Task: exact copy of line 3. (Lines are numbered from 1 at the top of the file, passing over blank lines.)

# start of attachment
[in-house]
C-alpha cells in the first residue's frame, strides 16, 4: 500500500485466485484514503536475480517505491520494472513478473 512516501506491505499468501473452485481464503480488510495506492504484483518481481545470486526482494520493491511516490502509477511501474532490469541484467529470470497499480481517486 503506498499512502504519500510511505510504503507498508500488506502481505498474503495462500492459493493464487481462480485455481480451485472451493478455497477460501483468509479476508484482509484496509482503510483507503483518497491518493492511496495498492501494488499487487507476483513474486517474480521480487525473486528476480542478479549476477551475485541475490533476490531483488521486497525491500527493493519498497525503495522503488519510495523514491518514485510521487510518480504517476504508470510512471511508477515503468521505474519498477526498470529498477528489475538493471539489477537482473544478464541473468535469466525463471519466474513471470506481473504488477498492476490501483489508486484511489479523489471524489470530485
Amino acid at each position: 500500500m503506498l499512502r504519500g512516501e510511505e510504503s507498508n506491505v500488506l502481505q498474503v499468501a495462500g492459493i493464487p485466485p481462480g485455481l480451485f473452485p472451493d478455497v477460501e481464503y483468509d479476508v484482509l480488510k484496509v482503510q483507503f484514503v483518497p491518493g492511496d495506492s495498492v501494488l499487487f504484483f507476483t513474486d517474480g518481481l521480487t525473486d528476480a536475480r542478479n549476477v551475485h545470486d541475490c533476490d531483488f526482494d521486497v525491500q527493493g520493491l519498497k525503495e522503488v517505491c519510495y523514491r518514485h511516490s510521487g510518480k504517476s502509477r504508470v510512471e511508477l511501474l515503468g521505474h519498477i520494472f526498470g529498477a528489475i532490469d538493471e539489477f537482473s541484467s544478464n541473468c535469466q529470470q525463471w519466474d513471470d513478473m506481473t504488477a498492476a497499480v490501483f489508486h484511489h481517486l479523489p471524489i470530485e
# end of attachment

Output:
Amino acid at each position: 500500500m503506498l499512502r504519500g512516501e510511505e510504503s507498508n506491505v500488506l502481505q498474503v499468501a495462500g492459493i493464487p485466485p481462480g485455481l480451485f473452485p472451493d478455497v477460501e481464503y483468509d479476508v484482509l480488510k484496509v482503510q483507503f484514503v483518497p491518493g492511496d495506492s495498492v501494488l499487487f504484483f507476483t513474486d517474480g518481481l521480487t525473486d528476480a536475480r542478479n549476477v551475485h545470486d541475490c533476490d531483488f526482494d521486497v525491500q527493493g520493491l519498497k525503495e522503488v517505491c519510495y523514491r518514485h511516490s510521487g510518480k504517476s502509477r504508470v510512471e511508477l511501474l515503468g521505474h519498477i520494472f526498470g529498477a528489475i532490469d538493471e539489477f537482473s541484467s544478464n541473468c535469466q529470470q525463471w519466474d513471470d513478473m506481473t504488477a498492476a497499480v490501483f489508486h484511489h481517486l479523489p471524489i470530485e